The NSW Government has released an Expression of Interest (EOI) for an industry partner to codevelop a funding proposal to the Federal Government for new paper/cardboard processing capacity in preparation for the 2024 export ban.
The export ban on mixed waste paper and cardboard will commence on 1 July 2024. The EOI follows the Federal Government’s announcement earlier this year that it would co-invest in recycling infrastructure with state and territory governments and industry.
According to a NSW Government statement, the infrastructure is aimed at addressing the shortfall in domestic paper and cardboard processing capacity.
“These proposals need to be for economically viable projects that best address national pressures, utilise best-practice methodology, know-how and technology, achieve value for money and maximise industry financial contributions,” the statement said.
The statement highlights that applications to the Commonwealth are due on 31 July 2020, with a decision on successful projects expected at the end of August 2020.
The Waste Management and Resource Recovery Association of Australia (WMRR) welcomed the announcement. WMRR noted it remained encouraged by the scale of work being undertaken to ensure the nation has the necessary strategic policies and plans for recovery post-COVID-19.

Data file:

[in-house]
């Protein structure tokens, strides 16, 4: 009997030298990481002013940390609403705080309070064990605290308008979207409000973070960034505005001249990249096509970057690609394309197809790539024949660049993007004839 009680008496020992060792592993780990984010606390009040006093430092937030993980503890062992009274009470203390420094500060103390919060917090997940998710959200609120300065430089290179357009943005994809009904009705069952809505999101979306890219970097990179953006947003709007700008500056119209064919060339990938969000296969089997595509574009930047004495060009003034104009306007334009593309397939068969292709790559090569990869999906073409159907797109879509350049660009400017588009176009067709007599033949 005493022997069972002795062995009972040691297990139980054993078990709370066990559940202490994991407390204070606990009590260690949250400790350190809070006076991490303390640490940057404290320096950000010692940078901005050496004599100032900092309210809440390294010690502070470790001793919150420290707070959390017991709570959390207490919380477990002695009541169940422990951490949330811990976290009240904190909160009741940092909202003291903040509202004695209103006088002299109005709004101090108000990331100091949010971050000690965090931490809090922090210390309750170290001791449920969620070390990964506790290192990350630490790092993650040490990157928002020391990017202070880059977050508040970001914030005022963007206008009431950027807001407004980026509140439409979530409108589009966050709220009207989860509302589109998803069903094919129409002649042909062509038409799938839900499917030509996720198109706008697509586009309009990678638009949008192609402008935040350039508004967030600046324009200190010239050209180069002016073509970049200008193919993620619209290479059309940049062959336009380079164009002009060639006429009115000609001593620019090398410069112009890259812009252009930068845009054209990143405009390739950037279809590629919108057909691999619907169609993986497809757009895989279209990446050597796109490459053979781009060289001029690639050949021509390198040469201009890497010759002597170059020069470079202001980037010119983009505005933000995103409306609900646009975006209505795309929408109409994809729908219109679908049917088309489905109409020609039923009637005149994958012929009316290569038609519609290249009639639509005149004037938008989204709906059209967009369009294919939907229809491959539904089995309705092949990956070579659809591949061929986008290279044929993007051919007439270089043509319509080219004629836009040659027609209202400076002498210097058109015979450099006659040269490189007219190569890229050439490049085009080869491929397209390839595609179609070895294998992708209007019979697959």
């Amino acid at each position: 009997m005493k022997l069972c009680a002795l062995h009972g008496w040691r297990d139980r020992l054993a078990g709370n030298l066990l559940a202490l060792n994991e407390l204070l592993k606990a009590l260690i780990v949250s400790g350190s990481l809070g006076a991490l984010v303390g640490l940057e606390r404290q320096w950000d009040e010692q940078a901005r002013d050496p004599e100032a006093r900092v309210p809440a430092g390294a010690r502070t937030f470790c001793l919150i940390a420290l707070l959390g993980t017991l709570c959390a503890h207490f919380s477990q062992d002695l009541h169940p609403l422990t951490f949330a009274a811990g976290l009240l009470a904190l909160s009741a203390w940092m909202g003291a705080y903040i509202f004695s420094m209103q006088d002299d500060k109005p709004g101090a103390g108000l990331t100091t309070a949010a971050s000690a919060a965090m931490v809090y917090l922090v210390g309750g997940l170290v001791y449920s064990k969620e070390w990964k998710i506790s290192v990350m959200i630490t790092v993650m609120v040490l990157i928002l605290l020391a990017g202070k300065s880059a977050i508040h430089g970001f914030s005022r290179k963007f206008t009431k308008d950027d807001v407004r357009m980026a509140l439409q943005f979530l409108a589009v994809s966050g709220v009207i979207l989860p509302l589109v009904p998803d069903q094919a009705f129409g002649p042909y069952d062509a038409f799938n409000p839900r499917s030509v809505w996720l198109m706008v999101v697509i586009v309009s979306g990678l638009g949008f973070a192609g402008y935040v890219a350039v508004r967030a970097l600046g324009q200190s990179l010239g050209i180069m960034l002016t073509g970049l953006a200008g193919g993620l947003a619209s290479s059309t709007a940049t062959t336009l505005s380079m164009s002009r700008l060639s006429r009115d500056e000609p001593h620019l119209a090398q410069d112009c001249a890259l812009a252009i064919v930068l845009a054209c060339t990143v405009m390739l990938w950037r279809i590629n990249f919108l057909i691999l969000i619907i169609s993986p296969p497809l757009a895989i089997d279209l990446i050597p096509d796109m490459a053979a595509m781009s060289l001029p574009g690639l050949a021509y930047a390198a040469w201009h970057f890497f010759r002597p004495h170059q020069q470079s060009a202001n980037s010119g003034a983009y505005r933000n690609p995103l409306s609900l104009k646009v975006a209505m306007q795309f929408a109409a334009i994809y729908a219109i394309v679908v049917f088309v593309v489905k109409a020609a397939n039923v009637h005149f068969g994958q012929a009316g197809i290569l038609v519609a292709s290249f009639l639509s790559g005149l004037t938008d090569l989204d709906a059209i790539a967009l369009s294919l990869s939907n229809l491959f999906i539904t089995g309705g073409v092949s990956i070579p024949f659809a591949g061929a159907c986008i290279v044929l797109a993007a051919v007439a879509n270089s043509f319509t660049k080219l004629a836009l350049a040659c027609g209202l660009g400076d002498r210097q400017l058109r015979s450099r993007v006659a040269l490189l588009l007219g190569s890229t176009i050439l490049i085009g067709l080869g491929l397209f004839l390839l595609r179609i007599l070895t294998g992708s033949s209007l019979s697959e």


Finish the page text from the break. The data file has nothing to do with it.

“Prior to the pandemic, the Prime Minister announced a co-investment model between the Federal Government, state governments, and industry and over the last few weeks, we’ve heard that this approach remains on track,” WMRR CEO, Ms Gayle Sloan, said.
“One of the things we’ve been saying to all governments is that planning for the bans must continue so that Australia can emerge out of COVID-19 with a viable and resilient sector that drives domestic processing of materials.”
Sloan added that importantly, this provides local revenue and jobs – not just during the infrastructure development phase, but also across operations throughout the lifespan of facilities and services.
“The release of this EOI is proof that the government agrees that there are opportunities in our sector – both in the domestic recovery of materials and the recovery of economies,” she said.
“WMRR is aware that a significant amount of work is going on behind the scenes and we are optimistic about further funding announcements in due course. For now, we would like to congratulate state and federal governments for working closely with our essential industry and we look forward to more good news that would both protect and bolster our environment, communities, and economies.”
Sloan said COVID-19 has reinforced the need for Australia to build a resilient domestic economy.
“The WARR industry stands ready to continue working with governments to capitalise on these opportunities and create remanufacturing jobs and investment throughout Australia. This is a sector where the well will not run dry because where there are people, there are and will be waste (resources) ready to be remanufactured back into the products they once were.”